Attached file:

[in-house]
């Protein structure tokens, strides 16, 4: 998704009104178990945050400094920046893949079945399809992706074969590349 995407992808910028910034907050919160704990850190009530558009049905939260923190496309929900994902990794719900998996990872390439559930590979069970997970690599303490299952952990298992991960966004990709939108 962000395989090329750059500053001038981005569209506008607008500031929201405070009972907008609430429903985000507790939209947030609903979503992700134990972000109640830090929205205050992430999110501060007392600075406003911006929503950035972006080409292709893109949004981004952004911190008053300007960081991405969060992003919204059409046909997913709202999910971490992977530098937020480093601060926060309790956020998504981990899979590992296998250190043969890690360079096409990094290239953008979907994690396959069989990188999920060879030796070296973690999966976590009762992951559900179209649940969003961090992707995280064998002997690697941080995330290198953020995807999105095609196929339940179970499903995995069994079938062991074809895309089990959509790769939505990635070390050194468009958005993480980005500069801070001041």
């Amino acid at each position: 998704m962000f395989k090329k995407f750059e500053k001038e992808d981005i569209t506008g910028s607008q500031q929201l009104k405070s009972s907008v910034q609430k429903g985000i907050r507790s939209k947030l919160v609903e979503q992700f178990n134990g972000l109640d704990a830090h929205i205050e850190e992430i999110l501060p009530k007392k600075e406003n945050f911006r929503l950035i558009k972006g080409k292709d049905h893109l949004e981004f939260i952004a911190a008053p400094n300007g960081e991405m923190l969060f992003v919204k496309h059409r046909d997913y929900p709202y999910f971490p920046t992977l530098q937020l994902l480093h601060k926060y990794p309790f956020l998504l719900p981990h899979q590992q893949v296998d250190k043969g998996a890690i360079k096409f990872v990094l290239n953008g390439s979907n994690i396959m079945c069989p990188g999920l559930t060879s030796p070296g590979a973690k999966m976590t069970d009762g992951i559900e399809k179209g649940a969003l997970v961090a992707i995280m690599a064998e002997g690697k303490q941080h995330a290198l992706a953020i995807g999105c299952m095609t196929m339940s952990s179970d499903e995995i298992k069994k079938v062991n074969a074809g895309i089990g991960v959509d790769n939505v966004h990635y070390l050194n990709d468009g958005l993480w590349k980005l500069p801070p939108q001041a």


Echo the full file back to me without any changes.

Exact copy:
[in-house]
């Protein structure tokens, strides 16, 4: 998704009104178990945050400094920046893949079945399809992706074969590349 995407992808910028910034907050919160704990850190009530558009049905939260923190496309929900994902990794719900998996990872390439559930590979069970997970690599303490299952952990298992991960966004990709939108 962000395989090329750059500053001038981005569209506008607008500031929201405070009972907008609430429903985000507790939209947030609903979503992700134990972000109640830090929205205050992430999110501060007392600075406003911006929503950035972006080409292709893109949004981004952004911190008053300007960081991405969060992003919204059409046909997913709202999910971490992977530098937020480093601060926060309790956020998504981990899979590992296998250190043969890690360079096409990094290239953008979907994690396959069989990188999920060879030796070296973690999966976590009762992951559900179209649940969003961090992707995280064998002997690697941080995330290198953020995807999105095609196929339940179970499903995995069994079938062991074809895309089990959509790769939505990635070390050194468009958005993480980005500069801070001041």
């Amino acid at each position: 998704m962000f395989k090329k995407f750059e500053k001038e992808d981005i569209t506008g910028s607008q500031q929201l009104k405070s009972s907008v910034q609430k429903g985000i907050r507790s939209k947030l919160v609903e979503q992700f178990n134990g972000l109640d704990a830090h929205i205050e850190e992430i999110l501060p009530k007392k600075e406003n945050f911006r929503l950035i558009k972006g080409k292709d049905h893109l949004e981004f939260i952004a911190a008053p400094n300007g960081e991405m923190l969060f992003v919204k496309h059409r046909d997913y929900p709202y999910f971490p920046t992977l530098q937020l994902l480093h601060k926060y990794p309790f956020l998504l719900p981990h899979q590992q893949v296998d250190k043969g998996a890690i360079k096409f990872v990094l290239n953008g390439s979907n994690i396959m079945c069989p990188g999920l559930t060879s030796p070296g590979a973690k999966m976590t069970d009762g992951i559900e399809k179209g649940a969003l997970v961090a992707i995280m690599a064998e002997g690697k303490q941080h995330a290198l992706a953020i995807g999105c299952m095609t196929m339940s952990s179970d499903e995995i298992k069994k079938v062991n074969a074809g895309i089990g991960v959509d790769n939505v966004h990635y070390l050194n990709d468009g958005l993480w590349k980005l500069p801070p939108q001041a």